BY: SAMANTHA TAPP
It’s almost more rare to find someone without a tattoo than with one these days. We spend money, time, thought and endure a bit of pain to keep these images on our bodies forever. But, until now it wasn’t actually for ever. The tattoos only actually last until you die. Now, a non-profit organization is making sure your tattoos do last forever by preserving your tattoos, skin and all, after death.
The National Association for the Preservation of Skin Art (NAPSA) began after Charles Hamm, NAPSA founder and tattoo-enthusiast, was curious as to how the ‘beautiful artwork’ covering his body could live on past Charles himself. According to CBC, he assembled specialists, including a master embalmer, a doctor and tattoo artists, to investigate how his idea could become a reality.
The result was a non-toxic chemicals bath. The formula was first tested on Charles to ensure a client’s tattoo wouldn’t be wrecked and when the outcome was successful, NAPSA began. According to their website, the program once worked through a membership program ($115 USD initial fee and $60 USD annual fees), but now the organization is trying to go directly through funeral homes. The organization stretches across North America.
To ensure your body art will remain art forever, your appointed beneficiary must notify NAPSA within 18 hours of the death. The timing is crucial to ensure the effects of death don’t ruin the ink before preservation. NAPSA will then send the funeral home a preservation kit complete with all the tools an embalmer will need to remove the tattooed skin and the shipping materials to send the skin to NAPSA for framing. The tattoo will be removed at the funeral home and NAPSA’s formula will be applied to the tattoo before it is shipped to NAPSA headquarters. NAPSA treats the tattoo, that now looks like leather but feels like parchment paper. They then frame it and send it back to your loved ones.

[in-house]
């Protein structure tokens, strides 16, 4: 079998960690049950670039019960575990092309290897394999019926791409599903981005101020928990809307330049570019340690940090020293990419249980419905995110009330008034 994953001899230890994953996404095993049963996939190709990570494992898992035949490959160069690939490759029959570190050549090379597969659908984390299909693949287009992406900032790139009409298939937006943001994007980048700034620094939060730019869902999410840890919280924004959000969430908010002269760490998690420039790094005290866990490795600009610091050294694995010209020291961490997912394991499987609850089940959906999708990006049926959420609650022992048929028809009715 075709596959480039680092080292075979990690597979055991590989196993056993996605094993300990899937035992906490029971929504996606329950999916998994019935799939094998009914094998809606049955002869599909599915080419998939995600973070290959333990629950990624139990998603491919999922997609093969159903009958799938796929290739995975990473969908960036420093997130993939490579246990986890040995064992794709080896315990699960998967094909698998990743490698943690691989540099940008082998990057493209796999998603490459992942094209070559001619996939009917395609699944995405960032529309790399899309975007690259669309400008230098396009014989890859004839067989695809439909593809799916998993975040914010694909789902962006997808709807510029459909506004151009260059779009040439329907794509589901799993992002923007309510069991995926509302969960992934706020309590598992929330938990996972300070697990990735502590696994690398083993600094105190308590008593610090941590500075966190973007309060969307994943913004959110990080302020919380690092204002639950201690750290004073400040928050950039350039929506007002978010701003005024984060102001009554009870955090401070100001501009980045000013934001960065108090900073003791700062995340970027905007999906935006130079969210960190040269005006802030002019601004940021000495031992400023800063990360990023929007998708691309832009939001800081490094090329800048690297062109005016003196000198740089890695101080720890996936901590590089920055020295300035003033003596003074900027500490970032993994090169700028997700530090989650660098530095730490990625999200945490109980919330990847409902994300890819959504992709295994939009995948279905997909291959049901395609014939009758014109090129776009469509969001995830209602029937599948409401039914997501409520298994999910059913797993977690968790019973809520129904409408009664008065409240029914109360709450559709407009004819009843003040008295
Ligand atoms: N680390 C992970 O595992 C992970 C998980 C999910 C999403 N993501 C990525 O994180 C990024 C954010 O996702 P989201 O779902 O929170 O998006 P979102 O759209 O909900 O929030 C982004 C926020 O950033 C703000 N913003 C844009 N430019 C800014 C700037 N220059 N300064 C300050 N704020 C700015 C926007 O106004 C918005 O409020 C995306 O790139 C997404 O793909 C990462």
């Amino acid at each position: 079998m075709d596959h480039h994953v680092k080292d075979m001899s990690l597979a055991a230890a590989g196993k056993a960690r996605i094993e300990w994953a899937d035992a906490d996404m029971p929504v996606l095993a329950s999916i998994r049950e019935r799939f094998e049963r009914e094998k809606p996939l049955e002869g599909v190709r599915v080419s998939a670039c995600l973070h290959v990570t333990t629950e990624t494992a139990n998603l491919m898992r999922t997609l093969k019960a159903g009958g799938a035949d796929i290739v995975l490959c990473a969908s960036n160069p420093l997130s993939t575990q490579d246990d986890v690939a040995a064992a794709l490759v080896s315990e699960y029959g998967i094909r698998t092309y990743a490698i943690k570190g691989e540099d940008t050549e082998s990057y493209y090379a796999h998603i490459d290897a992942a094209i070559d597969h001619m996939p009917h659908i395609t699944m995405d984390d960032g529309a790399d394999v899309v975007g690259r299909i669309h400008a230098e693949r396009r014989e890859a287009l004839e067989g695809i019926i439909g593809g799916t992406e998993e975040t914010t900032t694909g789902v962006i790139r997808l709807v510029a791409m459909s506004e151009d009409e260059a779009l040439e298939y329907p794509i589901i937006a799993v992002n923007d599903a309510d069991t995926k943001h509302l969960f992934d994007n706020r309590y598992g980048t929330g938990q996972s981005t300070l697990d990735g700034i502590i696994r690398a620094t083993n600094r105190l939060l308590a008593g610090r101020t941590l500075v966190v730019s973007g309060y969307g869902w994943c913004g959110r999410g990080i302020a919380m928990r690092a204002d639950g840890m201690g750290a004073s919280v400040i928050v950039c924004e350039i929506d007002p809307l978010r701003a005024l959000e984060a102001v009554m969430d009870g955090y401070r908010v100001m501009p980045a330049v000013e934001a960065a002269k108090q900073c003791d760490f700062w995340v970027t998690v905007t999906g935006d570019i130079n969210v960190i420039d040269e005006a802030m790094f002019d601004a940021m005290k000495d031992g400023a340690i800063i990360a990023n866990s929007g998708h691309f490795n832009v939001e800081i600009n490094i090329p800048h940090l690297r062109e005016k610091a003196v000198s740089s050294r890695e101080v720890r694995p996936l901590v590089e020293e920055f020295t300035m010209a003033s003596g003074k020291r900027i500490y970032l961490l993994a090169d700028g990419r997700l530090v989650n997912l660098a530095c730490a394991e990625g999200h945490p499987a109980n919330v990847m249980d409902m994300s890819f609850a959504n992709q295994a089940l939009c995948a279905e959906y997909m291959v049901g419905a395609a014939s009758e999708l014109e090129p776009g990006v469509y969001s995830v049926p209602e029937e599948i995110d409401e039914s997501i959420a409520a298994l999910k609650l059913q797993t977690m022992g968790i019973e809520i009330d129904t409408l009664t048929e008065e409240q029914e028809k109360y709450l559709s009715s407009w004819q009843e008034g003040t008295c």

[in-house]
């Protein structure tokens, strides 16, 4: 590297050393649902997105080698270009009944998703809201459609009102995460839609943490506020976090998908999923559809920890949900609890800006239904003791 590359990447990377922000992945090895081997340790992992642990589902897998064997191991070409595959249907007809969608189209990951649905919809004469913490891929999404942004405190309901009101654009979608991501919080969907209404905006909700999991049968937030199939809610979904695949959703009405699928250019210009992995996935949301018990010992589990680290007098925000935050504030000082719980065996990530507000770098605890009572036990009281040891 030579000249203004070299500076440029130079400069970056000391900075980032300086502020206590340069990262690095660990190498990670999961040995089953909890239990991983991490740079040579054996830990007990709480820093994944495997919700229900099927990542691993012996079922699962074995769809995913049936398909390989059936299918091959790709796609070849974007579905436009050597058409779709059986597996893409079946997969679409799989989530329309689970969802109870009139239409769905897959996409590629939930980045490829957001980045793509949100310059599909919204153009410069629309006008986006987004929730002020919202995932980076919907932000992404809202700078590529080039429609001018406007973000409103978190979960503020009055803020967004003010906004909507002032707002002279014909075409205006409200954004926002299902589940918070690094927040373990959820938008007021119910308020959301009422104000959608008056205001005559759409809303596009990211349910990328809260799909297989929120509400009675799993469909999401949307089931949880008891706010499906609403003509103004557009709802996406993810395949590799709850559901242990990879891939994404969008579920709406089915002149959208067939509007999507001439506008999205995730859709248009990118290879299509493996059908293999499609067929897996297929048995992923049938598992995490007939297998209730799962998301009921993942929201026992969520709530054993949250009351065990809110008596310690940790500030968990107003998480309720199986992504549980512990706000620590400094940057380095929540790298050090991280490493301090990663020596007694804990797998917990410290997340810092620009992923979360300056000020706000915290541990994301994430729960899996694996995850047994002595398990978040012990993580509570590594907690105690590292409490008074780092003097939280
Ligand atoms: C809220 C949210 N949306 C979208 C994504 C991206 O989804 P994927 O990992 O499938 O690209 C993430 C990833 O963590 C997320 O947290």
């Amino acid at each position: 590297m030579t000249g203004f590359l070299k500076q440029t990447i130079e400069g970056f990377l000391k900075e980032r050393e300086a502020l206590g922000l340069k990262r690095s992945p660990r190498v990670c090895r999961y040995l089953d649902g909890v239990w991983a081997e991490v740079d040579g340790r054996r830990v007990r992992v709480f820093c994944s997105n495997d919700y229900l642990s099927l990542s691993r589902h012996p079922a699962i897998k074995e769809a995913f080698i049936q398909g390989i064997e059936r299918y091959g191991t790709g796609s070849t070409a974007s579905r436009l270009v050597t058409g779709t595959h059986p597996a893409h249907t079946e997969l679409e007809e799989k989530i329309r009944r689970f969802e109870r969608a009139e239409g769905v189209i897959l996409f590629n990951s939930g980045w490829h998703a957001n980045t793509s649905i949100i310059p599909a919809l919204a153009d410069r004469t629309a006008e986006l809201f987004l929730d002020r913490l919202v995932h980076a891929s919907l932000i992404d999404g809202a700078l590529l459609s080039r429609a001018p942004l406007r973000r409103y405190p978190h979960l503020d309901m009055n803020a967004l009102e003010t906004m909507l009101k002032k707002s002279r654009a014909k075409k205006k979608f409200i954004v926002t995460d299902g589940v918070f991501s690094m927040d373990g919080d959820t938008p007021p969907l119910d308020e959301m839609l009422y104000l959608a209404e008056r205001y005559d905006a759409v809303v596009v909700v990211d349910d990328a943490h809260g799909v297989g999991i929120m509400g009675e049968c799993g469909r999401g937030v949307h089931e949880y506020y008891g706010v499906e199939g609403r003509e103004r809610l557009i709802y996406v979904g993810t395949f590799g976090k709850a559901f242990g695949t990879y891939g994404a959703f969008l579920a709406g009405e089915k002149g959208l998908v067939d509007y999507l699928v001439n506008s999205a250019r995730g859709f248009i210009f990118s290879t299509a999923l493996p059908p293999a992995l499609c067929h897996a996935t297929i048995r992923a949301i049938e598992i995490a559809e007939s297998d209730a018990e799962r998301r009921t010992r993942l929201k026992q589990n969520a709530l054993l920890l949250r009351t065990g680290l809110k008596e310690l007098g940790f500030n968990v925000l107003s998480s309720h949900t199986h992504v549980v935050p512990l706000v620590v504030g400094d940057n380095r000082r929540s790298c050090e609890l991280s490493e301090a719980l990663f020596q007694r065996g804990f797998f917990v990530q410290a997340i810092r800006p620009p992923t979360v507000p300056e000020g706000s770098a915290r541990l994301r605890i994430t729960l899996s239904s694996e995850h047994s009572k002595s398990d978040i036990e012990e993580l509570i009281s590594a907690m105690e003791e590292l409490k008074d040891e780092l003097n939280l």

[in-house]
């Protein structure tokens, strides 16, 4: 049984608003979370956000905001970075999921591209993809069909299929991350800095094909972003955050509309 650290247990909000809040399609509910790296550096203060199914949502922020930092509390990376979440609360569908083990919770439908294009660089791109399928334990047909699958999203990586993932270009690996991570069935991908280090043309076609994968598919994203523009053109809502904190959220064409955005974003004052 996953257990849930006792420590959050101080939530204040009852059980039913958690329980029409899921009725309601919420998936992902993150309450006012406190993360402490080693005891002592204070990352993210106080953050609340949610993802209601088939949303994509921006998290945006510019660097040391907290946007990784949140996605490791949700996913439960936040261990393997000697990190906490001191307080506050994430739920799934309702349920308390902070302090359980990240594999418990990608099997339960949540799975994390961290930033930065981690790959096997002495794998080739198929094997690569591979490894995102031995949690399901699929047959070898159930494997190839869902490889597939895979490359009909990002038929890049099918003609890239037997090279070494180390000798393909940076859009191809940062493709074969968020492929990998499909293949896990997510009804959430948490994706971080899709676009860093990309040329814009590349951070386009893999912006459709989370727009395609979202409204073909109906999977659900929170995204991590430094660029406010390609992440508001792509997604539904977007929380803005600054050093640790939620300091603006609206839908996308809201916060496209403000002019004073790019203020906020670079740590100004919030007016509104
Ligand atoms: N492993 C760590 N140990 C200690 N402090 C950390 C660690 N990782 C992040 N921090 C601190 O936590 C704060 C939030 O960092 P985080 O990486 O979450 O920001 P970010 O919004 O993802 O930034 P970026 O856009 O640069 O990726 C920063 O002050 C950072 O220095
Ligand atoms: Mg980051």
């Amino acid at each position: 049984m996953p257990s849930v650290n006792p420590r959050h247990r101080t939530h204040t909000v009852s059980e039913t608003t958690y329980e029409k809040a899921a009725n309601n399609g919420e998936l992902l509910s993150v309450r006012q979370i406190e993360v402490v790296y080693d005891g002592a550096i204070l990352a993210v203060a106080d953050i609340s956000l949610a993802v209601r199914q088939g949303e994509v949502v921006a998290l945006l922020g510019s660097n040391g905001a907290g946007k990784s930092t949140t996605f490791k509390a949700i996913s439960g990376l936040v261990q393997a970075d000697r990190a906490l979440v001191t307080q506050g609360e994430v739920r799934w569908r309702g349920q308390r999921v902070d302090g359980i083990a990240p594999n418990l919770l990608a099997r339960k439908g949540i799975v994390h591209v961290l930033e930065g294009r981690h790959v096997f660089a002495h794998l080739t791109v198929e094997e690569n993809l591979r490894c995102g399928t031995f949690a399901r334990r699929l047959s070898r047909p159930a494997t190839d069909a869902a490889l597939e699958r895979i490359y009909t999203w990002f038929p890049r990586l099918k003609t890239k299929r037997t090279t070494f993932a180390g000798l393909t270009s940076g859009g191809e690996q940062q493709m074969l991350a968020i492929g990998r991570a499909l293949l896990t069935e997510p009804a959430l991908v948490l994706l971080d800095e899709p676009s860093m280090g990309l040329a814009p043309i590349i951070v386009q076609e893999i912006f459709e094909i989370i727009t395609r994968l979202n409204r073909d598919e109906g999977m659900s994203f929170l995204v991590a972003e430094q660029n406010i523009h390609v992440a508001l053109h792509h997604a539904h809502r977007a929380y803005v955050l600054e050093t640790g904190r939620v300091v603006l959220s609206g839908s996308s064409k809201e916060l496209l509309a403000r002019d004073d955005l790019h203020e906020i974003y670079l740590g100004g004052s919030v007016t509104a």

Charles admits that the initial reaction some people have is negative and the idea of preserving body art can make many uncomfortable. However, according to the Great Big Story, Charles said once people see the final product, they begin to warm up to the idea and appreciate the thought behind the process.
Personally for Charles, many of his tattoos revolve around his family. His chest holds a tattoo of a gorilla with his wife’s name underneath. Gorillas are known to protect their females, and this tattoo is an ode to his promise to protect his wife. Once Charles passes, this piece of artwork that undoubtably is important to both Charles and his wife, will be framed and will forever remind his wife of Charles and his promise.